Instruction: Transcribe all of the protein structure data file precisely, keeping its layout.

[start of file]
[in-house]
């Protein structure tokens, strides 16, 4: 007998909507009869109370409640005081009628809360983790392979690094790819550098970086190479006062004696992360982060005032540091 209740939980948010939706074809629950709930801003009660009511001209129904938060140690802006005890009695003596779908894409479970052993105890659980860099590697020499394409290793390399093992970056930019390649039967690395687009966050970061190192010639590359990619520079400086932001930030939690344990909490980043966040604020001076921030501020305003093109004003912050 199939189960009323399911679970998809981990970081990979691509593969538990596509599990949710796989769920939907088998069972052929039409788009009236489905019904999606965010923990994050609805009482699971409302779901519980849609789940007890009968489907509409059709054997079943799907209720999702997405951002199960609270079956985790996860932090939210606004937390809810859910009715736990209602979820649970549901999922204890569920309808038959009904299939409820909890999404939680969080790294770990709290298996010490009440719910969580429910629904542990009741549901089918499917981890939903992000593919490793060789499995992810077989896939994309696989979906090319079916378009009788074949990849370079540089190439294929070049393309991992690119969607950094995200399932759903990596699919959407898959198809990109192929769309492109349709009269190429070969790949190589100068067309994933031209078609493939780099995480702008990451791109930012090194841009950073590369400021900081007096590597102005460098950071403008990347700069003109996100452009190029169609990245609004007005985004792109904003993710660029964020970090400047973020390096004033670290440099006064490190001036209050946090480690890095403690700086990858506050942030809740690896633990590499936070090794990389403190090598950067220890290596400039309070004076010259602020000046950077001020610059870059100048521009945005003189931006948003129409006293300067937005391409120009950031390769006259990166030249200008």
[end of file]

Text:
[in-house]
């Protein structure tokens, strides 16, 4: 007998909507009869109370409640005081009628809360983790392979690094790819550098970086190479006062004696992360982060005032540091 209740939980948010939706074809629950709930801003009660009511001209129904938060140690802006005890009695003596779908894409479970052993105890659980860099590697020499394409290793390399093992970056930019390649039967690395687009966050970061190192010639590359990619520079400086932001930030939690344990909490980043966040604020001076921030501020305003093109004003912050 199939189960009323399911679970998809981990970081990979691509593969538990596509599990949710796989769920939907088998069972052929039409788009009236489905019904999606965010923990994050609805009482699971409302779901519980849609789940007890009968489907509409059709054997079943799907209720999702997405951002199960609270079956985790996860932090939210606004937390809810859910009715736990209602979820649970549901999922204890569920309808038959009904299939409820909890999404939680969080790294770990709290298996010490009440719910969580429910629904542990009741549901089918499917981890939903992000593919490793060789499995992810077989896939994309696989979906090319079916378009009788074949990849370079540089190439294929070049393309991992690119969607950094995200399932759903990596699919959407898959198809990109192929769309492109349709009269190429070969790949190589100068067309994933031209078609493939780099995480702008990451791109930012090194841009950073590369400021900081007096590597102005460098950071403008990347700069003109996100452009190029169609990245609004007005985004792109904003993710660029964020970090400047973020390096004033670290440099006064490190001036209050946090480690890095403690700086990858506050942030809740690896633990590499936070090794990389403190090598950067220890290596400039309070004076010259602020000046950077001020610059870059100048521009945005003189931006948003129409006293300067937005391409120009950031390769006259990166030249200008």